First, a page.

I am Ansah Boatemaa, 24, an environmental activist in Cape Coast, Ghana. I am the Programme Manager for Green Africa Youth Organization in Ghana, and a teaching assistant at the University of Cape Coast. I am passionate about food security and climate change, agricultural waste management, and climate-smart agriculture. These are my research interests.
Our project is focused on introducing insect (Rhynchophorus spp) farming in Ghana, as a cheap, readily available nutritious source of food for local impoverished communities.
Palm weevil, Rhynchophorus spp, are excellent low-cost sources of protein and essential nutrients. They have low-carbon footprint, if farmed as a commercial enterprise. In Ghana, Palm weevils serve as a traditional meal for natives of most rural societies but are not farmed for consumption.
Palm weevil farming is a low-cost enterprise in terms of supplies and labour. The larvae reaches maturity within three months and can be harvested for consumption—very rich in protein.
The project will partner with the Department of Wildlife and Entomology of the University of Cape Coast to provide students and researchers insight in insect farming for human consumption.
Also, traditional leaders, local government representatives of communities, local trade union, and palm wine tappers within the community will be integrated as stakeholders to ensure project sustainability and effectiveness.
Palm trunks, which is regarded as agricultural waste, will be used for farming to provide larvae stage of the Rhynchophorus spp with a natural habitat.
The trunks will be cut into logs where each log is expected to produce about 3 kg of healthy larvae—50 mm in length (for human consumption) for up to six months.
The logs will be fed with fermented palm mash, upon which adult palm weevils will be introduced to mate and produce eggs. Feeding activity and entire life-cycle of the immature stages (eggs, pupae and larvae) are concealed in the trunk.
After about three months, the first crop of weevils will be ready to be harvested.
Prior to the first harvest of the farm, the entomology department will give scientific insight, and ensure the ecological health and quality of the habitat to be provided for the palm weevils.
As a delicacy, unemployed youth will be trained on how to prepare palm weevil larvae as food for trade. This will be done through a workshop for community members. The project is long term and very sustainable.
Income generated from harvest will be used to further the project and scale up in other rural communities. Eventually, it is expected that the project will reach all rural areas—providing affordable food and alternative livelihood.
The farming technique is cost-effective and environmental friendly as it utilizes agricultural waste as a resource and enhance food security.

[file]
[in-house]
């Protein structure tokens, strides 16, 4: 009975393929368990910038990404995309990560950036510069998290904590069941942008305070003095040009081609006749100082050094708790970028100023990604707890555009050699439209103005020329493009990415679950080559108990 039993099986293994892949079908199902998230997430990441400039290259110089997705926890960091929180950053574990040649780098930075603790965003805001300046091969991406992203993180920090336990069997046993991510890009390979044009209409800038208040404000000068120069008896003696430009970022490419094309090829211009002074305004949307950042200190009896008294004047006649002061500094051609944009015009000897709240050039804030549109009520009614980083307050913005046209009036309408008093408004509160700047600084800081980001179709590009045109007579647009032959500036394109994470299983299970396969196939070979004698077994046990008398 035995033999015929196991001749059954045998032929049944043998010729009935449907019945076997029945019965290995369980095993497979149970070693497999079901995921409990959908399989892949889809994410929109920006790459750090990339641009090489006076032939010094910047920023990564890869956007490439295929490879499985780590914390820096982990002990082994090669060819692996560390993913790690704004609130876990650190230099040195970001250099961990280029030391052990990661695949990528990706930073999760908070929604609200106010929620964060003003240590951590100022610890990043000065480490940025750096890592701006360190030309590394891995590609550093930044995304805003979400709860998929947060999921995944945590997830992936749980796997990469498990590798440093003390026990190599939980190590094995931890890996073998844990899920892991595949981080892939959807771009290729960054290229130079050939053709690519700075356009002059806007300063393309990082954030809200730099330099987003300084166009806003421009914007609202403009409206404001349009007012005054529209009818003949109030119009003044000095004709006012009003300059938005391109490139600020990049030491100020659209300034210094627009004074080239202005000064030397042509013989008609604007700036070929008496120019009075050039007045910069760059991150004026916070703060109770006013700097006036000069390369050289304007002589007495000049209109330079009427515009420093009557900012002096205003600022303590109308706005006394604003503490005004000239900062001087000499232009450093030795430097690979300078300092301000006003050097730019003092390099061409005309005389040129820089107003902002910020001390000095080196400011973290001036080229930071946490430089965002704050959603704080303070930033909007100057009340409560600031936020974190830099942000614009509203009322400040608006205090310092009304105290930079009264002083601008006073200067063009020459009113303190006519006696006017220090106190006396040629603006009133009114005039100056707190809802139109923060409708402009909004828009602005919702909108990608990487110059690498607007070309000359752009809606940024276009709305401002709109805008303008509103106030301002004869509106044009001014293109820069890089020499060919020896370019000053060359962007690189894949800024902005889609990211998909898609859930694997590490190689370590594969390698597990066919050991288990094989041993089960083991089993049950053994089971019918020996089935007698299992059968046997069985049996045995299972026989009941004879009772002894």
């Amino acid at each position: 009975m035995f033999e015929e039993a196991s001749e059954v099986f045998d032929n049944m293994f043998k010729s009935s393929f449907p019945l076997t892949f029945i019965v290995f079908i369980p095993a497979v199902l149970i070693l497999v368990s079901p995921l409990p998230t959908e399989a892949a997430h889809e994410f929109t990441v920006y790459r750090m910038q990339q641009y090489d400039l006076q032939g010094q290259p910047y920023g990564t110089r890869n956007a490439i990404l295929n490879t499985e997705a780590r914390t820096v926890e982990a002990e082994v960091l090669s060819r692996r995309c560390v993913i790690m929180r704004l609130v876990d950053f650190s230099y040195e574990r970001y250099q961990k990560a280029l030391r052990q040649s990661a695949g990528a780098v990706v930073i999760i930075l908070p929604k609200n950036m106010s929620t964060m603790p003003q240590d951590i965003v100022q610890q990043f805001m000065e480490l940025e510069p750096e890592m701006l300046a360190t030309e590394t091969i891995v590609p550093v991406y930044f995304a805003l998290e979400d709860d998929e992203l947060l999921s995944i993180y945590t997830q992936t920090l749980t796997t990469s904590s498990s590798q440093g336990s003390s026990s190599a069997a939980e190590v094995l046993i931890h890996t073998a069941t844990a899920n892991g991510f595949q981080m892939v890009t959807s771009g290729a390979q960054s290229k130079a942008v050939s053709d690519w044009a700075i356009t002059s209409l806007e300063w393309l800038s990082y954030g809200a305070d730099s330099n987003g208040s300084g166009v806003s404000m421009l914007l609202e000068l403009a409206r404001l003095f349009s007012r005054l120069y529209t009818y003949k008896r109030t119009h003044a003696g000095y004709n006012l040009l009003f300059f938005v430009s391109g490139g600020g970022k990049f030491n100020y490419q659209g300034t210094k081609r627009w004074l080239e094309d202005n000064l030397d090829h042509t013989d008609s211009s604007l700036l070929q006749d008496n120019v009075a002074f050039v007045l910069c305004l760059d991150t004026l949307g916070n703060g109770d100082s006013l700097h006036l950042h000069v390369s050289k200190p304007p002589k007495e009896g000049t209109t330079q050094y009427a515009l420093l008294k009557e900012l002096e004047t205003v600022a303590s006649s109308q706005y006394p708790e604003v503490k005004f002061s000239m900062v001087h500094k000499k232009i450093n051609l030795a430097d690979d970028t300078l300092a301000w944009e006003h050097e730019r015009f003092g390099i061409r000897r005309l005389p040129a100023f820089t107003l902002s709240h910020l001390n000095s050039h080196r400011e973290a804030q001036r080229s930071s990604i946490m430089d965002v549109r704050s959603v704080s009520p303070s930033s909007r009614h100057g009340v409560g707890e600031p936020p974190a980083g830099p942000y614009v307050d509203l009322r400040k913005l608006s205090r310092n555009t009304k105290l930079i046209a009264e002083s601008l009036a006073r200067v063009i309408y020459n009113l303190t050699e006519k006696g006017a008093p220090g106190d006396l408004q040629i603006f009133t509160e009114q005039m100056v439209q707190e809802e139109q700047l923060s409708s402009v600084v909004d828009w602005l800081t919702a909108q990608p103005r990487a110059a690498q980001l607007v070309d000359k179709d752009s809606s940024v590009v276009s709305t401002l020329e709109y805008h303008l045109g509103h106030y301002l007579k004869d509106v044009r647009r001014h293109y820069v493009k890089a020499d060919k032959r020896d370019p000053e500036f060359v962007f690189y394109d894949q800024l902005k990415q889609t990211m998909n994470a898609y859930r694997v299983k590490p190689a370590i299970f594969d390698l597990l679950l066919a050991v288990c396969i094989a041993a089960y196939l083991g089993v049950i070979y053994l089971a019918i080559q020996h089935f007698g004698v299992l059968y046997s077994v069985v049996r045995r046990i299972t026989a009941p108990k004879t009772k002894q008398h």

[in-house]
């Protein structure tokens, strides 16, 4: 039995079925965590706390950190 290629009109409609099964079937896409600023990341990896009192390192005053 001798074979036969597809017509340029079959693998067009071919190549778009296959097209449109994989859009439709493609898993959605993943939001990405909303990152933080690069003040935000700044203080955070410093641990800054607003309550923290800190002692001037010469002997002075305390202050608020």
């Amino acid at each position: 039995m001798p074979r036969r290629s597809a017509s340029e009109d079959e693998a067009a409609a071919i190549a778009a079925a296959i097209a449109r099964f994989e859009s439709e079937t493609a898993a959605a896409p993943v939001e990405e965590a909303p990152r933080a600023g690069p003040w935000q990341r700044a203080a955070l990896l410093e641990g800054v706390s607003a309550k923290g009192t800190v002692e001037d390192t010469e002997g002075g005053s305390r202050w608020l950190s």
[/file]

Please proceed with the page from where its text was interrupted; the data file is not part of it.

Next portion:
Moreover, the mash used in rearing the larvae is rich in nutrients and will be sold as compost for crop farmers in amending infertile soils. Also, after six months, the hollowed palm logs used for rearing and have been burrowed by the larvae will be utilized as containers for gardening and growing ornamental plants.
This project was developed and inspired to combat chronic malnutrition in rural areas within the Ashanti and Central Regions of Ghana.
There is no interest by farmers to farm palm weevils due to lack of skills and technical knowhow. The project will provide skills and knowledge of Palm weevil farming and trading to communities and create alternative livelihood for dwellers.
The project’s success will be measured by:
- the availability of affordable nutritious food (palm weevils) to rural communities
- number of youth engaged in palm weevil farming and trade as alternative livelihood
- income generated from first harvest of the farm which will also indicate the number of consumers.
Additionally, impact measurement will also include the number of crop farmers interested in purchasing the nutrient-rich compost for farming following eventual usage of palm trunk as habitat for palm weevil larvae.
The grant will be used to implement the project in two communities. The USD 5,000 will be utilized as shown below:
Item, amount, date
- Public education on project’s mission and goals, USD 500, August 2016.
- Acquisition and preparation of land for project, USD 1,600, September 2016.
- Labour, USD 1,400, October 2016
- Workshop for unemployed youth, USD1000, November 2016
- Supplies (harvest, trade, other), USD 500, February 2017.
Blogpost and picture submitted by Ansah Boatemaa (Ghana): gayoghana[at]gmail.com
The content, structure and grammar are at the discretion of the author only.
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